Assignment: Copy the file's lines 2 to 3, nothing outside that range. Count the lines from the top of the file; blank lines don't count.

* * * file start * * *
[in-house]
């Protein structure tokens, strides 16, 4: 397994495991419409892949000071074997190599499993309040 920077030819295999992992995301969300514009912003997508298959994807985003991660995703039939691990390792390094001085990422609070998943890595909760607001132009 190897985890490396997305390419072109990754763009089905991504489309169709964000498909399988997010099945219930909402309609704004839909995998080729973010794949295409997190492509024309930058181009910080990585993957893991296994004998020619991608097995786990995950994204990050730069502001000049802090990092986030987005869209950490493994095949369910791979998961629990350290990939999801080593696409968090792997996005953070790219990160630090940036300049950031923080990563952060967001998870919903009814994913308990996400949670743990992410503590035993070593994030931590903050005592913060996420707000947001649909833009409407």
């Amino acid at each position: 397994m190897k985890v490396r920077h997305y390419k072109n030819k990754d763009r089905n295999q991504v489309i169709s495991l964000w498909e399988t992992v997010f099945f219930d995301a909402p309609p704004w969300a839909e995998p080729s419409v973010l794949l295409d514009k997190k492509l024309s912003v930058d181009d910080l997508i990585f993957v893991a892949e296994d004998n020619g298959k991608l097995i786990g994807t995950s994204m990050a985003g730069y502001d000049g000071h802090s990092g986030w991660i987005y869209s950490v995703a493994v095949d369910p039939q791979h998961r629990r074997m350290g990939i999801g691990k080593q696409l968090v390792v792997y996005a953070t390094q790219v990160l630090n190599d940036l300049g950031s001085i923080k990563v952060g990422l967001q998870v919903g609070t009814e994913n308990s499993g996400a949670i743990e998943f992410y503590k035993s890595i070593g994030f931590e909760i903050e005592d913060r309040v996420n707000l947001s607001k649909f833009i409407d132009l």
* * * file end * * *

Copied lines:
């Protein structure tokens, strides 16, 4: 397994495991419409892949000071074997190599499993309040 920077030819295999992992995301969300514009912003997508298959994807985003991660995703039939691990390792390094001085990422609070998943890595909760607001132009 190897985890490396997305390419072109990754763009089905991504489309169709964000498909399988997010099945219930909402309609704004839909995998080729973010794949295409997190492509024309930058181009910080990585993957893991296994004998020619991608097995786990995950994204990050730069502001000049802090990092986030987005869209950490493994095949369910791979998961629990350290990939999801080593696409968090792997996005953070790219990160630090940036300049950031923080990563952060967001998870919903009814994913308990996400949670743990992410503590035993070593994030931590903050005592913060996420707000947001649909833009409407």
């Amino acid at each position: 397994m190897k985890v490396r920077h997305y390419k072109n030819k990754d763009r089905n295999q991504v489309i169709s495991l964000w498909e399988t992992v997010f099945f219930d995301a909402p309609p704004w969300a839909e995998p080729s419409v973010l794949l295409d514009k997190k492509l024309s912003v930058d181009d910080l997508i990585f993957v893991a892949e296994d004998n020619g298959k991608l097995i786990g994807t995950s994204m990050a985003g730069y502001d000049g000071h802090s990092g986030w991660i987005y869209s950490v995703a493994v095949d369910p039939q791979h998961r629990r074997m350290g990939i999801g691990k080593q696409l968090v390792v792997y996005a953070t390094q790219v990160l630090n190599d940036l300049g950031s001085i923080k990563v952060g990422l967001q998870v919903g609070t009814e994913n308990s499993g996400a949670i743990e998943f992410y503590k035993s890595i070593g994030f931590e909760i903050e005592d913060r309040v996420n707000l947001s607001k649909f833009i409407d132009l």